By Eric Peterson | Jul 23, 2016
Contract manufacturing services
The Whites' great-grandfather, Fred, bought out his partners and named the company Denver Machine Shop 100 years ago. Grandfather Ed passed it to father Jim, who ran it until Scott and Eric bought him out in 2002.
The business model was established early in the company's history. "Back in the day, they had no way to buy spare parts," says Eric. In the early 1900s, Fred would use the restaurant that's now McCormick's in the Oxford Hotel to conduct business with suppliers and customers -- there were no telephones.
The company made spare parts for the agriculture, mining, steel, and railroad industries "before parts were available," says Scott. As much as things change, they also stay the same. "The big difference," he continues, "is today we focus on machines where parts are no longer available."
Planned obsolescence "works for toasters and TVs, but for large mining equipment, the machines are too expensive to throw out," Scott adds. In fact, an entire chapter in A Simple Path to Sustainability was dedicated to Denver Machine Shop's notably green strategy of keeping old machines going. "We make the active life of equipment longer," Scott says. Much of the equipment the company services is at least 50 years old.
Ranging from Pueblo steel mills to aggregate mines in the high country to car recyclers, the company's clients remains similar to 1916. The railroad work has been largely supplanted by construction and property maintenance business -- fixing 100-year-old Otis elevators in downtown Denver is a specialty -- and oil and gas work. The business has always been low-volume -- lots of one or two or 15 parts, not hundreds or thousands.
At the century mark, Denver Machine Shop is pivoting again. "Some of our traditional markets are really dropping off," says Eric. "It starts with coal." There's a domino effect. Coal on the ropes means less work with railroads and coal-fired power plants.
"We're seeing a change in the market," says Eric. "We went through the Great Depression and everything else. We've had to change industries a great many times."
But craft brewing fits the company's skill set. (It also doesn't hurt that Scott's an avid homebrewer.) "We want to get the word out that we're here to service them and provide any kind of custom equipment they need," says Eric.
He wants to position Denver Machine Shop as the "go-to guys for any kind of repairs or custom brewing equipment." The company is also working with Birko to market its services to breweries and other clients in food and pharma.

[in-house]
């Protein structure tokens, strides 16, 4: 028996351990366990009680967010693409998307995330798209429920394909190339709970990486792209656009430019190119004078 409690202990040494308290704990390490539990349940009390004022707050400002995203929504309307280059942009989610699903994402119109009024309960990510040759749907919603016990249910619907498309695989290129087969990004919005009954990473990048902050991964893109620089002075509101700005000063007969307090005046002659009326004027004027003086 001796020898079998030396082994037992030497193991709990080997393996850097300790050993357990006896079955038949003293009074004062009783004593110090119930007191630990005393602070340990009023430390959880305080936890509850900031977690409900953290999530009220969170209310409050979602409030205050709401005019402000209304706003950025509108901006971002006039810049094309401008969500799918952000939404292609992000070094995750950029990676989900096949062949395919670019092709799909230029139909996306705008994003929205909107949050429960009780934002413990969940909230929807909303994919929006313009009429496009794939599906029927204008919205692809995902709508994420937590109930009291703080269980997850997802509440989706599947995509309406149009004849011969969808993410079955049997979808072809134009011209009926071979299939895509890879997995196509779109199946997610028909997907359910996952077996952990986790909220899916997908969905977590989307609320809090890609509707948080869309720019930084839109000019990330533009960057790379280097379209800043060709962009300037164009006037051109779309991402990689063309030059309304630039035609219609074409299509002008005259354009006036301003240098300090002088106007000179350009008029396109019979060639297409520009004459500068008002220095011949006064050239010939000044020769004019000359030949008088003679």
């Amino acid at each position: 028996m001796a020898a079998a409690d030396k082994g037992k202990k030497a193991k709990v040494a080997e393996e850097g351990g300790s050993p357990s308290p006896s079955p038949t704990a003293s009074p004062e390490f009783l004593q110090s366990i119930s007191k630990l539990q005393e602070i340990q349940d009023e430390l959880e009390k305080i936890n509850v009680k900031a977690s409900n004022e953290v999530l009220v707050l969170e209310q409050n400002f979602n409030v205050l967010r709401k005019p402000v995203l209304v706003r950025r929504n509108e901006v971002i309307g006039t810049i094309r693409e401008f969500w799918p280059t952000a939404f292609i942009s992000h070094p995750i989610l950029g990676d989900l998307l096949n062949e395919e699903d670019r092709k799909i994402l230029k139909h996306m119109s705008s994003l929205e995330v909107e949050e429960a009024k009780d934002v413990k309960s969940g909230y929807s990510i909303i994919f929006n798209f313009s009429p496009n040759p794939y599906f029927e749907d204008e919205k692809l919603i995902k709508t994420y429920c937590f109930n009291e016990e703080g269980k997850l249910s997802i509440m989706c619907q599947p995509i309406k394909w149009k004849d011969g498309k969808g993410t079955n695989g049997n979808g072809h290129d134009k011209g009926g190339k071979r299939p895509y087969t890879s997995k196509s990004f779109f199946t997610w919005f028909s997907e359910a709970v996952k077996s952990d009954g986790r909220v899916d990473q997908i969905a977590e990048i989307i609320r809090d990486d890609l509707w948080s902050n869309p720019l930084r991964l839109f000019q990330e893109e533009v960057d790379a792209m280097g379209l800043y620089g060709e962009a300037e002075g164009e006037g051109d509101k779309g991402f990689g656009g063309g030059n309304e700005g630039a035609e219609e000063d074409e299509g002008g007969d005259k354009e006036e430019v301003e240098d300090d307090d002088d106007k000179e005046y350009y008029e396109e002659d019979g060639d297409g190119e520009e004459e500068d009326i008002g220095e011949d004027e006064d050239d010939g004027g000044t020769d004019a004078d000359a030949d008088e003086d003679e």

A recent acquisition dovetails into the strategy. In March 2016, Denver Machine Shop acquired Kendo, a Commerce City-based metal fabrication shop that's been in business since 1960. "They have capability to build stainless steel vessels and do all kinds of custom brewery work," says Eric.
Avery, Great Divide, and Breckenridge are among the company's brewery customers. The work has included repairing bottling and canning lines and grain hoppers and manufacturing everything from spare parts to tap handles.
"We can repair and make replacement parts for canning and bottling lines, rebuild pumps and motors, repair threads on stripped fittings, and manufacture many items that are needed for day-to-day operations," Eric explains.
That's something of an understatement. The company's history parallels Colorado's -- the ledgers are akin to tree rings of booms and busts in mining, construction, oil and gas, and now craft beer -- and the development patterns in Denver.
For most of the first 100 years, the company was located in 6,500 square feet at 14th and Blake streets in Lower Downtown Denver. Then the LoDo boom pushed them out -- precision was a casualty of constant jackhammering -- so Denver Machine Shop moved to a 7,500-square-foot shop at 32nd and Denargo streets in the area now known as RiNo in the late 1990s, and the boom followed them northeast.
When the Whites got an offer on the property, the company "took the money and ran,” says Eric, and moved again in 2013 to a 30,000-square-foot facility in Henderson with 30-foot-ceilings and 60,000 pounds of craneage on the roof.
With the new facility's capabilities -- and in spite of some of the markets hitting a skid -- the company continues to grow. Sales grew 10 percent to $4.7 million in 2015. With the Kendo acquisition, the forecast for 2016 is north of $7 million.
Challenges: Workforce. "We're creating jobs, but it's difficult to find people who want manufacturing to be their career," says Eric.
Education and training are critical factors, and strides are being made at the state and national level, the Whites say, but there's another strategy at Denver Machine Shop. "We don't retire people early," says Scott. "We let people work as long as they want."
Another challenge is having parents pass knowledge down to their kids. There are several father-son manufacturing teams on the payroll. "It's hard to train people to do what we do," says Eric, noting that it once took the company's apprentices five years to become journeymen.
Opportunities: Craft brewing, food, and pharma. For breweries, Denver Machine Shop can rebuild all manner of pumps, valves, and other equipment. "There are so many breweries out there," says Eric. "We want to jump into that market full-force."
"I really think we can help them," he adds. "We've really stopped concentrating on heavier industries. Now we want to focus on local breweries and local manufacturing."
Needs: "We plan to purchase one piece of capital equipment a year for the next several years," says Scott. "We think we have to continue to invest in technology to remain competitive."